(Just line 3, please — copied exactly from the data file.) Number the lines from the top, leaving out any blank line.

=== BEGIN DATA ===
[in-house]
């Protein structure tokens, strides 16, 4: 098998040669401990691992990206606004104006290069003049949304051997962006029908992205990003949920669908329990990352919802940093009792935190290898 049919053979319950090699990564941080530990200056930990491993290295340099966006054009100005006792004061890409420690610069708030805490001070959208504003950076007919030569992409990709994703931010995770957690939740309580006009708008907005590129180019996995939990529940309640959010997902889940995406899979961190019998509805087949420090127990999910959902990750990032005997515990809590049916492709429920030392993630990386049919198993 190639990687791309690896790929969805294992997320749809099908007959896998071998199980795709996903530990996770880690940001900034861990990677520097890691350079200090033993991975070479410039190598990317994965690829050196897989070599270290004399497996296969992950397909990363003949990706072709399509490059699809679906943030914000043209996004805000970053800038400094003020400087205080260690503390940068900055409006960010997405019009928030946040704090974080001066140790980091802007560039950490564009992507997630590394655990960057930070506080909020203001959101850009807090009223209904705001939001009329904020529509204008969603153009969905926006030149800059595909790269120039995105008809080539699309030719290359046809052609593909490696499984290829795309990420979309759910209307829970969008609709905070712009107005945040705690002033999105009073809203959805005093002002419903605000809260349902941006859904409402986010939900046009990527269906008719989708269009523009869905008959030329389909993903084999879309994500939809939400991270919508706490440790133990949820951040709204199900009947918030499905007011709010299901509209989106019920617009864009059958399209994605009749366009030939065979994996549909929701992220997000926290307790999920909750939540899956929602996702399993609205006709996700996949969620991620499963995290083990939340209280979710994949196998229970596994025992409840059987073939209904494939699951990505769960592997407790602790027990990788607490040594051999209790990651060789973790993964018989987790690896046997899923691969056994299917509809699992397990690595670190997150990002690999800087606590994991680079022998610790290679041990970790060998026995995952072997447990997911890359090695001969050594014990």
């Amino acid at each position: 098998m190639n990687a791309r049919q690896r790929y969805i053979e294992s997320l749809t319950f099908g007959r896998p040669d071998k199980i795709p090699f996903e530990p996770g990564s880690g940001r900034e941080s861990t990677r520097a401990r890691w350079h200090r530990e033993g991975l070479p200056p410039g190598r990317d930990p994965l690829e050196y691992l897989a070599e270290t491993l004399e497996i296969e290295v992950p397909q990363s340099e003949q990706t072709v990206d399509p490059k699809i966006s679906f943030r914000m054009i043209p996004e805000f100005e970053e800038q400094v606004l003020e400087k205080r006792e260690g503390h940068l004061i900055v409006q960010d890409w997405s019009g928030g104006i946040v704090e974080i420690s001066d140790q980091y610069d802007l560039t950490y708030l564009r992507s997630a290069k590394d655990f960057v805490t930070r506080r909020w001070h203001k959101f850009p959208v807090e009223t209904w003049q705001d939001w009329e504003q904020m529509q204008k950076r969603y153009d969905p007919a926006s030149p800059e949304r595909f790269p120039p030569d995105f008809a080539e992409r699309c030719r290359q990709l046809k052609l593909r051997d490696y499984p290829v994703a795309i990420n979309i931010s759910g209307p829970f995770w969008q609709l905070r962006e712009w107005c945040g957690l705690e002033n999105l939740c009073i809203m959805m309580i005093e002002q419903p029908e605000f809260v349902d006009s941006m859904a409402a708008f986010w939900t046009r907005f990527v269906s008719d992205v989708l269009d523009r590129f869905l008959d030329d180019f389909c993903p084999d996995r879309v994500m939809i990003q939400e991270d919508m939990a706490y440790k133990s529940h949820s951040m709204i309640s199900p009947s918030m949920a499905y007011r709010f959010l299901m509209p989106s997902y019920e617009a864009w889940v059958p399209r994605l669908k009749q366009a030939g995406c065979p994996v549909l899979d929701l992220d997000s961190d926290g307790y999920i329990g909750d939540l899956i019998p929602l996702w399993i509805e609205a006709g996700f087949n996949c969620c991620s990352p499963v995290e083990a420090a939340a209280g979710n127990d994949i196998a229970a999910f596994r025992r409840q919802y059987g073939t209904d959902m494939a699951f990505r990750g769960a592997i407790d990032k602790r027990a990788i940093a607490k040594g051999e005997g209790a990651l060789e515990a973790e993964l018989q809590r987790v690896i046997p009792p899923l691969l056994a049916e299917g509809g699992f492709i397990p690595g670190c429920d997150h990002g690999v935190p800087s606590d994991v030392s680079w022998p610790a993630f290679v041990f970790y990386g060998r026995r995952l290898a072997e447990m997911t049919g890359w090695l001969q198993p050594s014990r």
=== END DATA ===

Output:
């Amino acid at each position: 098998m190639n990687a791309r049919q690896r790929y969805i053979e294992s997320l749809t319950f099908g007959r896998p040669d071998k199980i795709p090699f996903e530990p996770g990564s880690g940001r900034e941080s861990t990677r520097a401990r890691w350079h200090r530990e033993g991975l070479p200056p410039g190598r990317d930990p994965l690829e050196y691992l897989a070599e270290t491993l004399e497996i296969e290295v992950p397909q990363s340099e003949q990706t072709v990206d399509p490059k699809i966006s679906f943030r914000m054009i043209p996004e805000f100005e970053e800038q400094v606004l003020e400087k205080r006792e260690g503390h940068l004061i900055v409006q960010d890409w997405s019009g928030g104006i946040v704090e974080i420690s001066d140790q980091y610069d802007l560039t950490y708030l564009r992507s997630a290069k590394d655990f960057v805490t930070r506080r909020w001070h203001k959101f850009p959208v807090e009223t209904w003049q705001d939001w009329e504003q904020m529509q204008k950076r969603y153009d969905p007919a926006s030149p800059e949304r595909f790269p120039p030569d995105f008809a080539e992409r699309c030719r290359q990709l046809k052609l593909r051997d490696y499984p290829v994703a795309i990420n979309i931010s759910g209307p829970f995770w969008q609709l905070r962006e712009w107005c945040g957690l705690e002033n999105l939740c009073i809203m959805m309580i005093e002002q419903p029908e605000f809260v349902d006009s941006m859904a409402a708008f986010w939900t046009r907005f990527v269906s008719d992205v989708l269009d523009r590129f869905l008959d030329d180019f389909c993903p084999d996995r879309v994500m939809i990003q939400e991270d919508m939990a706490y440790k133990s529940h949820s951040m709204i309640s199900p009947s918030m949920a499905y007011r709010f959010l299901m509209p989106s997902y019920e617009a864009w889940v059958p399209r994605l669908k009749q366009a030939g995406c065979p994996v549909l899979d929701l992220d997000s961190d926290g307790y999920i329990g909750d939540l899956i019998p929602l996702w399993i509805e609205a006709g996700f087949n996949c969620c991620s990352p499963v995290e083990a420090a939340a209280g979710n127990d994949i196998a229970a999910f596994r025992r409840q919802y059987g073939t209904d959902m494939a699951f990505r990750g769960a592997i407790d990032k602790r027990a990788i940093a607490k040594g051999e005997g209790a990651l060789e515990a973790e993964l018989q809590r987790v690896i046997p009792p899923l691969l056994a049916e299917g509809g699992f492709i397990p690595g670190c429920d997150h990002g690999v935190p800087s606590d994991v030392s680079w022998p610790a993630f290679v041990f970790y990386g060998r026995r995952l290898a072997e447990m997911t049919g890359w090695l001969q198993p050594s014990r």